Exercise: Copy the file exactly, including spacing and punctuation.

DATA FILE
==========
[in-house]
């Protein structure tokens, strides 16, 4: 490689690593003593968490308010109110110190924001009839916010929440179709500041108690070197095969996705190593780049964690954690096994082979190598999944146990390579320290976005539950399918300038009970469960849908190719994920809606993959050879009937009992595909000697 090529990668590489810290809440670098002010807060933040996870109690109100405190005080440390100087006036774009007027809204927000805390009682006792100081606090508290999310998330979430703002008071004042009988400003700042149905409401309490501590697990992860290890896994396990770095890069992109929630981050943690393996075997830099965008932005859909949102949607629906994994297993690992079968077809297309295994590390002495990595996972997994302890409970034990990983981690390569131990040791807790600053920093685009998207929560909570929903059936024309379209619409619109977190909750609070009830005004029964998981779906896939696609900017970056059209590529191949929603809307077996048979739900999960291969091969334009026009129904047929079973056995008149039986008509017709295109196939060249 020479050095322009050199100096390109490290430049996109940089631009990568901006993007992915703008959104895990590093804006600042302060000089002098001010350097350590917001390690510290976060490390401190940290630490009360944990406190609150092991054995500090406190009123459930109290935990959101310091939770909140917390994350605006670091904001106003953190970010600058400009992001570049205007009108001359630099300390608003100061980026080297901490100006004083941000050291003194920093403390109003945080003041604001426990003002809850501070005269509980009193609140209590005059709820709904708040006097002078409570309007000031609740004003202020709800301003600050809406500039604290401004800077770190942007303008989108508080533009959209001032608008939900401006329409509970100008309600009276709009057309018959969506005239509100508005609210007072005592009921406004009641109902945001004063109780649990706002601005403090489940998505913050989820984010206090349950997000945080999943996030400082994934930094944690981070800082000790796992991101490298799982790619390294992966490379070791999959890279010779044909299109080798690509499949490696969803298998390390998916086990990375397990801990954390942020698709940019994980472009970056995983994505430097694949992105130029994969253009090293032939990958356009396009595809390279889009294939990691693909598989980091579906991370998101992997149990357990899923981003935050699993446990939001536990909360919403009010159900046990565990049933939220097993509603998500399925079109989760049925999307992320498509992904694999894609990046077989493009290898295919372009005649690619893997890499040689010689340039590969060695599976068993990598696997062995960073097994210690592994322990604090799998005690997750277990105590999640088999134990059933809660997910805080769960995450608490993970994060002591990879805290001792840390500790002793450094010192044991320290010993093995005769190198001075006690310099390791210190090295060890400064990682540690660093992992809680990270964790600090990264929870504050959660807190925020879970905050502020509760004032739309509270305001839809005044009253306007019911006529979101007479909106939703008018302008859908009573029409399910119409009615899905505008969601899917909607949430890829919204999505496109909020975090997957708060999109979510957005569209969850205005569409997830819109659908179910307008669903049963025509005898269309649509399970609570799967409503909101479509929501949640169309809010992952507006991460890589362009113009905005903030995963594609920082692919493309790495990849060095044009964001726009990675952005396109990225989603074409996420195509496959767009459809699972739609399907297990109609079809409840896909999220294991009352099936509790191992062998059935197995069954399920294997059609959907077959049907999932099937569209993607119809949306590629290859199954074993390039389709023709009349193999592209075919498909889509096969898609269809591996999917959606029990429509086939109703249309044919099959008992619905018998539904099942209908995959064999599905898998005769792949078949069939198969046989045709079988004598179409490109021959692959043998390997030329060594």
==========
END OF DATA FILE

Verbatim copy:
[in-house]
């Protein structure tokens, strides 16, 4: 490689690593003593968490308010109110110190924001009839916010929440179709500041108690070197095969996705190593780049964690954690096994082979190598999944146990390579320290976005539950399918300038009970469960849908190719994920809606993959050879009937009992595909000697 090529990668590489810290809440670098002010807060933040996870109690109100405190005080440390100087006036774009007027809204927000805390009682006792100081606090508290999310998330979430703002008071004042009988400003700042149905409401309490501590697990992860290890896994396990770095890069992109929630981050943690393996075997830099965008932005859909949102949607629906994994297993690992079968077809297309295994590390002495990595996972997994302890409970034990990983981690390569131990040791807790600053920093685009998207929560909570929903059936024309379209619409619109977190909750609070009830005004029964998981779906896939696609900017970056059209590529191949929603809307077996048979739900999960291969091969334009026009129904047929079973056995008149039986008509017709295109196939060249 020479050095322009050199100096390109490290430049996109940089631009990568901006993007992915703008959104895990590093804006600042302060000089002098001010350097350590917001390690510290976060490390401190940290630490009360944990406190609150092991054995500090406190009123459930109290935990959101310091939770909140917390994350605006670091904001106003953190970010600058400009992001570049205007009108001359630099300390608003100061980026080297901490100006004083941000050291003194920093403390109003945080003041604001426990003002809850501070005269509980009193609140209590005059709820709904708040006097002078409570309007000031609740004003202020709800301003600050809406500039604290401004800077770190942007303008989108508080533009959209001032608008939900401006329409509970100008309600009276709009057309018959969506005239509100508005609210007072005592009921406004009641109902945001004063109780649990706002601005403090489940998505913050989820984010206090349950997000945080999943996030400082994934930094944690981070800082000790796992991101490298799982790619390294992966490379070791999959890279010779044909299109080798690509499949490696969803298998390390998916086990990375397990801990954390942020698709940019994980472009970056995983994505430097694949992105130029994969253009090293032939990958356009396009595809390279889009294939990691693909598989980091579906991370998101992997149990357990899923981003935050699993446990939001536990909360919403009010159900046990565990049933939220097993509603998500399925079109989760049925999307992320498509992904694999894609990046077989493009290898295919372009005649690619893997890499040689010689340039590969060695599976068993990598696997062995960073097994210690592994322990604090799998005690997750277990105590999640088999134990059933809660997910805080769960995450608490993970994060002591990879805290001792840390500790002793450094010192044991320290010993093995005769190198001075006690310099390791210190090295060890400064990682540690660093992992809680990270964790600090990264929870504050959660807190925020879970905050502020509760004032739309509270305001839809005044009253306007019911006529979101007479909106939703008018302008859908009573029409399910119409009615899905505008969601899917909607949430890829919204999505496109909020975090997957708060999109979510957005569209969850205005569409997830819109659908179910307008669903049963025509005898269309649509399970609570799967409503909101479509929501949640169309809010992952507006991460890589362009113009905005903030995963594609920082692919493309790495990849060095044009964001726009990675952005396109990225989603074409996420195509496959767009459809699972739609399907297990109609079809409840896909999220294991009352099936509790191992062998059935197995069954399920294997059609959907077959049907999932099937569209993607119809949306590629290859199954074993390039389709023709009349193999592209075919498909889509096969898609269809591996999917959606029990429509086939109703249309044919099959008992619905018998539904099942209908995959064999599905898998005769792949078949069939198969046989045709079988004598179409490109021959692959043998390997030329060594």